There is a Time for Everything…and It’s Courage Right Now!

If you’ve been following our blogs for these last months, you know that we’re passionate about leadership.  Here’s why.  Over and over again in these last weeks, we’ve seen leaders exercise solid leadership and we’ve seen epic failures.  I’ll let you call examples to mind.  This is true in the civic realm as well as within our churches.  The reality is this: there is a time for everything and in this time of the coronavirus together with a fresh display of how little black lives matter, it is a time for courageous leadership.

Courage is the ability to speak truth with heart, from the heart.  Right now our nation is reeling from the effects of Covid19 and from the effects of our history of racism.  Together, they’ve created the perfect storm where we are being collectively tossed about physically, emotionally, spiritually and practically.  Wave after wave crash over us, with every swipe, tweet or flip of the channel.  Everywhere there’s some part of this storm, and few (dare I say none) are escaping.  What are we looking for?  Courageous leaders who can navigate the storm with us… showing us the way.

To speak truth with heart, that’s courage.  Where does that ability come from?  This kind of courage springs from two sources: knowing what you are really supposed to be doing (being clear on your mission) and knowing yourself (being aware of your natural tendencies, your strengths and weaknesses.)  Let me briefly illustrate each of these ideas.

First, ecclesial leaders have to get a sharp focus on what the Church’s real mission is and then what your parish’s parts are in carrying out that mission.  It seems obvious, but it’s not really.  If the Amish people had realized they were in the business of moving people and not in the horse and buggy business, things would have gone differently.  If people in the record industry had realized they were in the business of making music widely available, they would have embraced new technologies to make that happen.  The point is this.  Courageous leaders know what their mission truly is and so are able to separate that from the ways in which the mission is carried out.  Get clear on it.  Then, preserve the mission.  Innovate the methods.  That takes courage that comes from the deep conviction that the mission is too important to hide behind methods that are no longer available or effective, or both.  That takes the courage that flows from hearts aflame with a crystal clear, compelling mission.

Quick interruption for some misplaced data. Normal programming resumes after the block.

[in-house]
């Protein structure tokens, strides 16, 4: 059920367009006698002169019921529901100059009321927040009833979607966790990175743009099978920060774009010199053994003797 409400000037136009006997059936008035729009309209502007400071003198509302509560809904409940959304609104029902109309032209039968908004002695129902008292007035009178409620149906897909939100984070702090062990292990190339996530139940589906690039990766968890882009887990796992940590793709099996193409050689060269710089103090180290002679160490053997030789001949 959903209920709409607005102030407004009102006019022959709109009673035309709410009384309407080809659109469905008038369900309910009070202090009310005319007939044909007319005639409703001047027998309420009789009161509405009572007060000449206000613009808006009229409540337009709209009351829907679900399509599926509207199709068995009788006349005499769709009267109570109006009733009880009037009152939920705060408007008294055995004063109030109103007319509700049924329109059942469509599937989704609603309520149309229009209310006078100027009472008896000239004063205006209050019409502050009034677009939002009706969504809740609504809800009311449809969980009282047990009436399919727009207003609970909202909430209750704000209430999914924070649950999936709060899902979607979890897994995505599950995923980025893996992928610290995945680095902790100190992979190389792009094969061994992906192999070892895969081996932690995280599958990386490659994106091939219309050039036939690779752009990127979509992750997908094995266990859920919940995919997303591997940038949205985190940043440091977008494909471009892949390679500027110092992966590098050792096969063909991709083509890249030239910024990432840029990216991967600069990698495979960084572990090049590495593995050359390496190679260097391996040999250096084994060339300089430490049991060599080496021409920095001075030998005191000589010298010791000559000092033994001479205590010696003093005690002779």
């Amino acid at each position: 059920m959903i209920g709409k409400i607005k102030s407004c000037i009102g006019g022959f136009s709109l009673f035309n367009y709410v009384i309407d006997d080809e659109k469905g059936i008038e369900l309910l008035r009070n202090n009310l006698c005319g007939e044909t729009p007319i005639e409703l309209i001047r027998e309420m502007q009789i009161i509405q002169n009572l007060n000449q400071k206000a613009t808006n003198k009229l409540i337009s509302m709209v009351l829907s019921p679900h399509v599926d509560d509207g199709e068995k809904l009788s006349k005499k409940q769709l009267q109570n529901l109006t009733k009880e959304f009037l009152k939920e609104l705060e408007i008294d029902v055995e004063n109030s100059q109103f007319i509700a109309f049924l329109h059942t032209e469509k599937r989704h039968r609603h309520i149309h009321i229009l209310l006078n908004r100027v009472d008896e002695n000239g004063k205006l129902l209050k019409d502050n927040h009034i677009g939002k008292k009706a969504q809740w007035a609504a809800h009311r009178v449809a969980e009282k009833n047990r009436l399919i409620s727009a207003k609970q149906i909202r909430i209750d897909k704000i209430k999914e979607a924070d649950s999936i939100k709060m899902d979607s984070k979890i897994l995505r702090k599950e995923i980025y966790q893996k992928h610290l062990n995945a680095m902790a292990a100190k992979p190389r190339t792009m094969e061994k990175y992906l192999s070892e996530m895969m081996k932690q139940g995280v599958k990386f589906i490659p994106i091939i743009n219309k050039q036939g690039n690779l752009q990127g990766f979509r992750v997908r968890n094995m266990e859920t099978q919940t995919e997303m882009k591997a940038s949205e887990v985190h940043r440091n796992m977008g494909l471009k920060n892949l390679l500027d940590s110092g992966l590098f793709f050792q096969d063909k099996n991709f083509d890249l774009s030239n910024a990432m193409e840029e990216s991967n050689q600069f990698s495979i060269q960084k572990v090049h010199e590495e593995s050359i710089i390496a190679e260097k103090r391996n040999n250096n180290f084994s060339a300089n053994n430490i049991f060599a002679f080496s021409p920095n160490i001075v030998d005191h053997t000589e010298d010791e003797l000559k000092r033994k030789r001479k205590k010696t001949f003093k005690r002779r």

Next, ecclesial leaders wishing to speak truth with heart, wishing to be courageous, know themselves.  Courageous ecclesial leaders know their calling comes from God, know their gifts and know their blind spots.  They are comfortable enough in their own skin to admit mistakes, to collaborate widely, to be constant learners and to always have a sharp eye on when they are hiding from others.  This kind of self-awareness permits ecclesial leaders to weep when their people are weeping, to laugh alongside them, to admit their own fears and uncertainty and at the same time to reveal how their deep faith in Jesus is guiding them along this way.  That’s speaking the truth with your heart.  It’s authentic.  It’s vulnerable.  It’s courageous.  It’s time is now.

Courage is also speaking truth from the heart.  We know of these words from Scripture: “For where your treasure is, there your heart will be also.” (Mt. 6:21)  So where is your heart?  What treasures have you stored?  Are they treasures of this age: pride, power, possessions or position?  Are they treasures based in Tradition/tradition?  Are they treasures found through prayer, study, reflection, dialogue?  In stormy times, and these are surely stormy times, the People of God deserve leadership that flows from the hearts of their leaders…leadership flowing from  hearts rich in compassion, empathy, mercy, justice and sacrifice; leadership that flows from hearts afire with love for the Lord Jesus, afire with the necessity for justice, ablaze with righteous indignation, soft with grief, weeping in sorrow.

I leave you with this plea:  now more than ever we need leadership infused with courage, defined as the ability to speak truth with heart and from the heart.  Pray before an image of the Sacred Heart of Jesus and allow His courage to become yours.  There is a time for everything and this my friends is the time for courage.


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As I write this, it’s just under a month until the first phase of the Church’s Synod on the process of synodality is to begin.